Carmen Gentile and Jason Motlagh the Ronin Motorcycle Club, based in the Homewood neighborhood of Pittsburgh, at a barbecue restaurant on Saturday, May 15, 2021 in Blairsville, Pa.
PITTSBURGH, Pennsylvania — We’ve completed the first leg of our ongoing exploration of Postindustrial America, with more adventures to come in the days and weeks ahead.
During this motorcycle journey, we covered some 1,300 miles throughout Pennsylvania, Ohio, Kentucky, West Virginia, meeting along the way loads of interesting folks who told compelling, heartfelt tales of struggle, setbacks, and triumphs amid these difficult and strange days.
Here are just a few the many takeaways I have from our journey into the heart of Postiundustrial America:
- Cincinnati is a phenomenal town. Just a gem of a city with a revitalized downtown area that’s loaded with striking and colorful murals on older buildings and new architecture that has both modern flourishes while matching the existing style of turn-of-the-century storefronts and apartment buildings. The people are inviting, and at first glance, there seems to be greater racial integration there than in other Postindustrial cities of similar size. We’ll be heading back to The Queen City sometime soon.
The Postindustrial Americans we met were largely courteous and inquisitive about our journey. Perhaps we’re not as divided as we sometimes think.
A mural of Ezzard Charles on Friday, May 21, 2021 in Cincinnati, Ohio. Charles, known as the "Cincinnati Cobra," was an American professional boxer and World Heavyweight Champion.
- I’ve never been one for group motorcycling. The only time I typically ride with others is for stories that combine motorcycling and reporting, like this piece Jason wrote about our moto adventure in Iraq or my reporting while riding in Nashville. To me, riding always seemed like a solitary experience. But after this trip, and all the great folks we met in the moto community, I see the value in fostering riding friendships and the camaraderie of the motorcycle club scene. Who knows? Perhaps we’ll even start a “Postindustrial MC.”
- My friend and fellow moto-journalist Jason Motlagh has a serious ice cream addiction. Everywhere we went on our motorcyle journey, Jason was scanning storefronts and signage for his next frosty fix. I’m starting to suspect his agenda was more about sweet, chilly treats than a reporter’s exploration of Postindustrial America. Plus, none of it ever seems to stick to his skinny ass. It’s kinda annoying.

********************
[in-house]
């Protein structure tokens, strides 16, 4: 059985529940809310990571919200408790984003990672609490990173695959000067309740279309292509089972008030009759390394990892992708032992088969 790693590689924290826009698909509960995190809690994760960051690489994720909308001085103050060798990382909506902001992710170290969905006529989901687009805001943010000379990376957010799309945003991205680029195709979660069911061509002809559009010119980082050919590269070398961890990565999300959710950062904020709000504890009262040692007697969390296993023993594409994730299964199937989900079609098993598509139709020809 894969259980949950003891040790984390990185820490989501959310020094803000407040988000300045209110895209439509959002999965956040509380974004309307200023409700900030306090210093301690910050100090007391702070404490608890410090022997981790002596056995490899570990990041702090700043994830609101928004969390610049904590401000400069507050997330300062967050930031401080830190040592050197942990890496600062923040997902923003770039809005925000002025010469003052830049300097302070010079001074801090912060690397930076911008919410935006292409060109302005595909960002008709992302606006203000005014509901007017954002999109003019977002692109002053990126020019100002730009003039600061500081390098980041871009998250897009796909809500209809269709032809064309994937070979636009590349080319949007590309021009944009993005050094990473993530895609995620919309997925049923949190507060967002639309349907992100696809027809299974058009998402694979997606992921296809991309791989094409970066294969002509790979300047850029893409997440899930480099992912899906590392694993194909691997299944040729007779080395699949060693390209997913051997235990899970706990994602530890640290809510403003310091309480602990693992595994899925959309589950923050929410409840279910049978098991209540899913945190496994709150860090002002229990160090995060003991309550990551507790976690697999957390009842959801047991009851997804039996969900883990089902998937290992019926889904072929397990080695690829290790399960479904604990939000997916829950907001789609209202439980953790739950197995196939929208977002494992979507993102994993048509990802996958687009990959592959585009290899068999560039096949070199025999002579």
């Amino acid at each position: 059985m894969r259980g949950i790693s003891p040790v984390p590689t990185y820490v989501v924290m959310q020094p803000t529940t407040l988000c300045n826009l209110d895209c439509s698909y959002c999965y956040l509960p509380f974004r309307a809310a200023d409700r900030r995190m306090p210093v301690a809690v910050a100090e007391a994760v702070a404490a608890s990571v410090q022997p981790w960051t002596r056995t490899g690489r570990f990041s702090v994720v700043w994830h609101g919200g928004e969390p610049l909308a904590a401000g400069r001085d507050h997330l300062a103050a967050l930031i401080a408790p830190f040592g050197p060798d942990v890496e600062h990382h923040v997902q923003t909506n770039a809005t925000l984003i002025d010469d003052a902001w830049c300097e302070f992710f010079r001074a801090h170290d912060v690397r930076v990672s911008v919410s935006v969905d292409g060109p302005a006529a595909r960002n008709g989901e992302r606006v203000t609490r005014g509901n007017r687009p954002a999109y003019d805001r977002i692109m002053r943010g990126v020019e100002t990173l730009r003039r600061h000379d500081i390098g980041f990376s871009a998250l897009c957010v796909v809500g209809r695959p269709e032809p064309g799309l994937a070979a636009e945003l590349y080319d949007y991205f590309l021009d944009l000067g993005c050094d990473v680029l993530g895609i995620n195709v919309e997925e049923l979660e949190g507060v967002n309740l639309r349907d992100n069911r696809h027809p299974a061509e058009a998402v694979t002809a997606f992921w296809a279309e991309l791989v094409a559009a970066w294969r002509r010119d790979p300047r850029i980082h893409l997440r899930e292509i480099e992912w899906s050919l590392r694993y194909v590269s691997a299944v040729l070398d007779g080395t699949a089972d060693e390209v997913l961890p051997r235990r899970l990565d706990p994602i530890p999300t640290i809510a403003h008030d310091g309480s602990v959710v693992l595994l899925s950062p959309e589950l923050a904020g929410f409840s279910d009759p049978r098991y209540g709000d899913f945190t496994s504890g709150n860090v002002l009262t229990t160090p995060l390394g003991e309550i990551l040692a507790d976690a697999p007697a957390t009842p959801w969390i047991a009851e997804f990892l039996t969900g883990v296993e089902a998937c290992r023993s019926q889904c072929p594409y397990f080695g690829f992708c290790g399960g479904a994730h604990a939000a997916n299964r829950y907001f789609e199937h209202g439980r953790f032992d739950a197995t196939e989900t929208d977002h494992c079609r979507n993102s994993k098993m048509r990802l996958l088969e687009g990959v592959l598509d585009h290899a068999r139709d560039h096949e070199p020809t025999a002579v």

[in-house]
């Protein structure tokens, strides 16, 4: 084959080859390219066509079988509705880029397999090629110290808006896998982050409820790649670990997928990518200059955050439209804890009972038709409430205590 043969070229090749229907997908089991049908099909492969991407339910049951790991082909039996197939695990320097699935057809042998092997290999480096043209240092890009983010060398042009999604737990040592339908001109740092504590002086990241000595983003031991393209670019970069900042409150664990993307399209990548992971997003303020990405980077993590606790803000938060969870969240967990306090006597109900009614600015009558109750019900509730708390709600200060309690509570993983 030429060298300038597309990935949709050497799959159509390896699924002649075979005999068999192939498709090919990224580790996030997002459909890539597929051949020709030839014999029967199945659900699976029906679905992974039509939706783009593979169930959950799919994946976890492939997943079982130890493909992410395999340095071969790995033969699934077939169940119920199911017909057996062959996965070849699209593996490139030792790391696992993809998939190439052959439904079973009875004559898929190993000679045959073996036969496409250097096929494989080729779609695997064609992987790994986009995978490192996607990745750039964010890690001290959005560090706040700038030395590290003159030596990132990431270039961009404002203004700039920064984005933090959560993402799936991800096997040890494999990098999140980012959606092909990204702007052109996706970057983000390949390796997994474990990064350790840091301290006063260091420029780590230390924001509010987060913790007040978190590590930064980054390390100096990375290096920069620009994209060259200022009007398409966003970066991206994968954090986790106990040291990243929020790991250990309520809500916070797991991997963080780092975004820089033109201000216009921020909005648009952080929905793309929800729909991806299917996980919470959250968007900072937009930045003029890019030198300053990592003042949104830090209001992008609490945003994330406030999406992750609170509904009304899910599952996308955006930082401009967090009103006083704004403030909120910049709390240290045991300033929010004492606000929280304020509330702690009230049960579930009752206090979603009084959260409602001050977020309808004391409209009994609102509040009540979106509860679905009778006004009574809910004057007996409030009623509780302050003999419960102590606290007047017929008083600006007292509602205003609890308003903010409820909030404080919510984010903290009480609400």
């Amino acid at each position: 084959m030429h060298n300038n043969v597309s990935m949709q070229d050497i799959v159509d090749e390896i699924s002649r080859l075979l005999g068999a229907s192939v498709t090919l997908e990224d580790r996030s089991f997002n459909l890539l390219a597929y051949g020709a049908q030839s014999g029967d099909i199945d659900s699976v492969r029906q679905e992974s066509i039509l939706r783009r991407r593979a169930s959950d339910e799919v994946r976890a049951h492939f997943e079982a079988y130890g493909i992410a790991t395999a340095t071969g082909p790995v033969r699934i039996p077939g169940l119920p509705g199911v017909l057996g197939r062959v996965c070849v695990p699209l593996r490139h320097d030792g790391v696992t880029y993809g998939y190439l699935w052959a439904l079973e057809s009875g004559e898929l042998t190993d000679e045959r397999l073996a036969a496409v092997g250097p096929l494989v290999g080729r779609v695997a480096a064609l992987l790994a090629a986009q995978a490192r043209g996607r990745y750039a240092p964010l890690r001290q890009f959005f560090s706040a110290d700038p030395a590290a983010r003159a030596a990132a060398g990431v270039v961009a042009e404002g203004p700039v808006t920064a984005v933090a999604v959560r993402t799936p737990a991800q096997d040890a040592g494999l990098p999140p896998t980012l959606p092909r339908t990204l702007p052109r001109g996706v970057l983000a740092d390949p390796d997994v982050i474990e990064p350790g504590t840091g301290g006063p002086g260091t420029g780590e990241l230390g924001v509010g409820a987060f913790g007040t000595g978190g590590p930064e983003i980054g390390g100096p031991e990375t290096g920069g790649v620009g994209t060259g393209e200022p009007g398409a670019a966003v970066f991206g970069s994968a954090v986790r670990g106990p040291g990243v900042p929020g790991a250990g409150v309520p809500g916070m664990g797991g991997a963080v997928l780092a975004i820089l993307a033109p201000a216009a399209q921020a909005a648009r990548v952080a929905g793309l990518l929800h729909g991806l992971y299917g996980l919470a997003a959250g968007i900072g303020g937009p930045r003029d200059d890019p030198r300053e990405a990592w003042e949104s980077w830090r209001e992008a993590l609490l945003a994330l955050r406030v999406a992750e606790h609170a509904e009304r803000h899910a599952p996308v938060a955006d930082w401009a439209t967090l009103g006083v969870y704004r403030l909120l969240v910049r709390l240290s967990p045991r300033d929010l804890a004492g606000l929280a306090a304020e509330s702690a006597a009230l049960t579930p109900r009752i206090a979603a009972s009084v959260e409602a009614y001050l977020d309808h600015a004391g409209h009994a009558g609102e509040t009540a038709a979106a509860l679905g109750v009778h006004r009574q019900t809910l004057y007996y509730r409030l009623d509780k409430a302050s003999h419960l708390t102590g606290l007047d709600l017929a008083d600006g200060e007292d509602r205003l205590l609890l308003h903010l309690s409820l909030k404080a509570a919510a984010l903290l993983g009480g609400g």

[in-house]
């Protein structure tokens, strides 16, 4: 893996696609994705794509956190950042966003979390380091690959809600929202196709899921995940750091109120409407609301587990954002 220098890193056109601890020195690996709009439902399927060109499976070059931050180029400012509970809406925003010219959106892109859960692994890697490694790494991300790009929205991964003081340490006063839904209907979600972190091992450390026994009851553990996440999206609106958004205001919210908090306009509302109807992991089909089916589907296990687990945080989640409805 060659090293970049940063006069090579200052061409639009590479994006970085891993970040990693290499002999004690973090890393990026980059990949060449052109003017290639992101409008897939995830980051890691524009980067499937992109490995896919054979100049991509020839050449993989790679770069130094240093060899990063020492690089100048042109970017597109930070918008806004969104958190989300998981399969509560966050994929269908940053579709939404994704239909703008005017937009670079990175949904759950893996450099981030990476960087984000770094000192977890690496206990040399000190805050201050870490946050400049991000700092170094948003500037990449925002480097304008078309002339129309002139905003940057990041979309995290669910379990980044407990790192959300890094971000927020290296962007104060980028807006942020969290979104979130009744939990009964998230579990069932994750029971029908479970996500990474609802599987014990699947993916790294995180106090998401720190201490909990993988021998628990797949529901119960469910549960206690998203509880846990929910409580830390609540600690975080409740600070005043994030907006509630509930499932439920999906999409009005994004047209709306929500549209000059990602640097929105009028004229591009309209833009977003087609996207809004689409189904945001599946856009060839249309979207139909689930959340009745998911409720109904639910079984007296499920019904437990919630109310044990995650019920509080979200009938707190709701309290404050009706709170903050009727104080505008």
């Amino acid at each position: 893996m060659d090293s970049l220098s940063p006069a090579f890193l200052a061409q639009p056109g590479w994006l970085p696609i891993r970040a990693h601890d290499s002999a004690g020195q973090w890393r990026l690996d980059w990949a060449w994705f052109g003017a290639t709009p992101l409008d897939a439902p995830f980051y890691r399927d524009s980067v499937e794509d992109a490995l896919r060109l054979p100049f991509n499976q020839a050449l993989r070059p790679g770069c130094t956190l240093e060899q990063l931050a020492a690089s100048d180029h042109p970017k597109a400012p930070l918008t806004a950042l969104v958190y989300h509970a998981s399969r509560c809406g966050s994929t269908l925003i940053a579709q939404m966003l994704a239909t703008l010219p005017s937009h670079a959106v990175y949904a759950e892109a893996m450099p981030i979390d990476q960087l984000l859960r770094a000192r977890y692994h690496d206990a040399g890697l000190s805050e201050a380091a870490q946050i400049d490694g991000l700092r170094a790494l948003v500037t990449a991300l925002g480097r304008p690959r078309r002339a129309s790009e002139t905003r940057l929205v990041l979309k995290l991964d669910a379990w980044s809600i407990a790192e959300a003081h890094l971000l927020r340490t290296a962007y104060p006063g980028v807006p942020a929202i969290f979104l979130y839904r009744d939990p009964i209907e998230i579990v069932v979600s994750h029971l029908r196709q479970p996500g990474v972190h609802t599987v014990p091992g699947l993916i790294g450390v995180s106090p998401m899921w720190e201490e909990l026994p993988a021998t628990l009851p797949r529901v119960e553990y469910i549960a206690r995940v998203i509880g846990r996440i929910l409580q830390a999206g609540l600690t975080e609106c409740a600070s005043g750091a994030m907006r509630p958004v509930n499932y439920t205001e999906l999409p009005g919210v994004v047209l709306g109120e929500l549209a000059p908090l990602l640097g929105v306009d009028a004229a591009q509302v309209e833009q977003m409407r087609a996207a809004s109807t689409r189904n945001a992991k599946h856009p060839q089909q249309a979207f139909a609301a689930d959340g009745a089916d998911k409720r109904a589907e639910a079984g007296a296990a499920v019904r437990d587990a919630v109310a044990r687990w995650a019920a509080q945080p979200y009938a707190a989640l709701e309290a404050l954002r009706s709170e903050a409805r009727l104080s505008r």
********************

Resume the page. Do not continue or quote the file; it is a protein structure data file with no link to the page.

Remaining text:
Reporter Carmen Gentile locks arms with members of the Ronin Motorcycle Club, based in the Homewood neighborhood of Pittsburgh, as they pray before heading off on a club ride on Saturday, May 15, 2021 in Murrysville, Pa.
- The site of the now-hollowed out and shuttered Vindicator newspaper in Youngstown does not bode well for democracy. We need local news sources like the Vindicator, and venerable newshounds like former columnist Bertram de Souza to keep our democracy healthy and our leaders in check. As Bertram noted in our conversation: “When the Vindicator goes away, the rats will come out to play.” That same sentiment goes for every paper and other news outlet in Postindustrial American communities that have closed up shop in recent years.
Veteran newspaperman Bertram de Souza works in an office at the shuttered Youngstown Vindicator on Sunday, May 16, 2021 in Youngstown, Ohio. De Souza continues to work out of the empty building, where he wrote a book on his nearly 1,600 columns and operates a podcast.
- Kentucky’s natural beauty is breathtaking. I strongly suggest you check out the Bluegrass State this summer. Get in your car, hop on a motorcycle, hell, even pedal there, to take in the scenic beauty both above and below ground. You won’t be sorry.
- There are loads of good people populating Postindustrial America. Despite the fact that a large portion of those who stormed the Capitol during the Jan. 6 coup attempt hail from the Rust Belt and Appalachia, and much of the region is still in the grasp of Donald Trump’s bigoted delusions, the Postindustrial Americans we met were largely courteous and inquisitive about our journey. Perhaps we’re not as divided as we sometimes think.
- And finally, now that the COVID-19 miasma is lifting, I’m keen to do more exploring by bike, be it with the help of our friends at Royal Enfield, who provided the bikes for this trip, or astride my own bike, which has already seen it’s fair share of moto adventures around Postindustrial America.
Now that I’m hooked on telling motorcycle stories from the road, be on the lookout for more.
Carmen Gentile is founder and editor-at-large of Postindustrial. He has worked for some of the world’s leading publications and news outlets including The New York Times, USA Today, CBS News and others. His book, “Blindsided by the Taliban,” documents his life as a war reporter and the aftermath of his brush with death after being shot with a rocket-propelled grenade in Afghanistan.
Justin Merriman is a freelance photojournalist who has traveled the world to cover politics, wars, natural disasters, civil unrest as well as covering assignment throughout the United States. His work has appeared in leading national publications and he has received multiple top journalism awards. Justin is a founding member of American Reportage.